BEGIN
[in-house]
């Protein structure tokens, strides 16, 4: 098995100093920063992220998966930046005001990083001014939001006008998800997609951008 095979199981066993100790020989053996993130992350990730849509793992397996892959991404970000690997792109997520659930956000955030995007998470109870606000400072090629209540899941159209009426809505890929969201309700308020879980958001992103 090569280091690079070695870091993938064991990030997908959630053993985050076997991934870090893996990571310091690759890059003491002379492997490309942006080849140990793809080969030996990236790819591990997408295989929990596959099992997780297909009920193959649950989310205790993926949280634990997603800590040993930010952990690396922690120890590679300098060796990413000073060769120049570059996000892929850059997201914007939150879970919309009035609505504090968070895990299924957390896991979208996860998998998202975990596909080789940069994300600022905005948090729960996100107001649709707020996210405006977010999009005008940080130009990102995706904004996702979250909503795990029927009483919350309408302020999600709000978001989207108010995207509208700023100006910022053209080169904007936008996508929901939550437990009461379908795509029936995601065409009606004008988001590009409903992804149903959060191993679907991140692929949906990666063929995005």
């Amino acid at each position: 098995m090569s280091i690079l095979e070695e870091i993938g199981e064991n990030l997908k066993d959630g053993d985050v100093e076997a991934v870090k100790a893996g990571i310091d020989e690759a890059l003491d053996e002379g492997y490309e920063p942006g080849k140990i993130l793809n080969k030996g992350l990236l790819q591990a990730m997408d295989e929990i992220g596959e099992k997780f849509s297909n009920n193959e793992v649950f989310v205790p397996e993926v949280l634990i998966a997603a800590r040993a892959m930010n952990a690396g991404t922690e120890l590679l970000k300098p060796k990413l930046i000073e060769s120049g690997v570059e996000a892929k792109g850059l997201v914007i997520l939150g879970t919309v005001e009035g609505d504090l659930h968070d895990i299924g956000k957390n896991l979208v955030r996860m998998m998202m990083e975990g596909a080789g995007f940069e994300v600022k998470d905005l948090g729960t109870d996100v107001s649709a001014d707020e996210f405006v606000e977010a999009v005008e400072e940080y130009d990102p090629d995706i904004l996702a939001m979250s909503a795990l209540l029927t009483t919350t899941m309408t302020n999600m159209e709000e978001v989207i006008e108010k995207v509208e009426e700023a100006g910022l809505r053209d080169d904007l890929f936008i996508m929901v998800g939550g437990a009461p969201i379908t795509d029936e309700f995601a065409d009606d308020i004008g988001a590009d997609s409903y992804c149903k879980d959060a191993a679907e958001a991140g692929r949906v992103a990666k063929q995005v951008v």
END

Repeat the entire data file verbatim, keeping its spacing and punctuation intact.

[in-house]
């Protein structure tokens, strides 16, 4: 098995100093920063992220998966930046005001990083001014939001006008998800997609951008 095979199981066993100790020989053996993130992350990730849509793992397996892959991404970000690997792109997520659930956000955030995007998470109870606000400072090629209540899941159209009426809505890929969201309700308020879980958001992103 090569280091690079070695870091993938064991990030997908959630053993985050076997991934870090893996990571310091690759890059003491002379492997490309942006080849140990793809080969030996990236790819591990997408295989929990596959099992997780297909009920193959649950989310205790993926949280634990997603800590040993930010952990690396922690120890590679300098060796990413000073060769120049570059996000892929850059997201914007939150879970919309009035609505504090968070895990299924957390896991979208996860998998998202975990596909080789940069994300600022905005948090729960996100107001649709707020996210405006977010999009005008940080130009990102995706904004996702979250909503795990029927009483919350309408302020999600709000978001989207108010995207509208700023100006910022053209080169904007936008996508929901939550437990009461379908795509029936995601065409009606004008988001590009409903992804149903959060191993679907991140692929949906990666063929995005």
């Amino acid at each position: 098995m090569s280091i690079l095979e070695e870091i993938g199981e064991n990030l997908k066993d959630g053993d985050v100093e076997a991934v870090k100790a893996g990571i310091d020989e690759a890059l003491d053996e002379g492997y490309e920063p942006g080849k140990i993130l793809n080969k030996g992350l990236l790819q591990a990730m997408d295989e929990i992220g596959e099992k997780f849509s297909n009920n193959e793992v649950f989310v205790p397996e993926v949280l634990i998966a997603a800590r040993a892959m930010n952990a690396g991404t922690e120890l590679l970000k300098p060796k990413l930046i000073e060769s120049g690997v570059e996000a892929k792109g850059l997201v914007i997520l939150g879970t919309v005001e009035g609505d504090l659930h968070d895990i299924g956000k957390n896991l979208v955030r996860m998998m998202m990083e975990g596909a080789g995007f940069e994300v600022k998470d905005l948090g729960t109870d996100v107001s649709a001014d707020e996210f405006v606000e977010a999009v005008e400072e940080y130009d990102p090629d995706i904004l996702a939001m979250s909503a795990l209540l029927t009483t919350t899941m309408t302020n999600m159209e709000e978001v989207i006008e108010k995207v509208e009426e700023a100006g910022l809505r053209d080169d904007l890929f936008i996508m929901v998800g939550g437990a009461p969201i379908t795509d029936e309700f995601a065409d009606d308020i004008g988001a590009d997609s409903y992804c149903k879980d959060a191993a679907e958001a991140g692929r949906v992103a990666k063929q995005v951008v």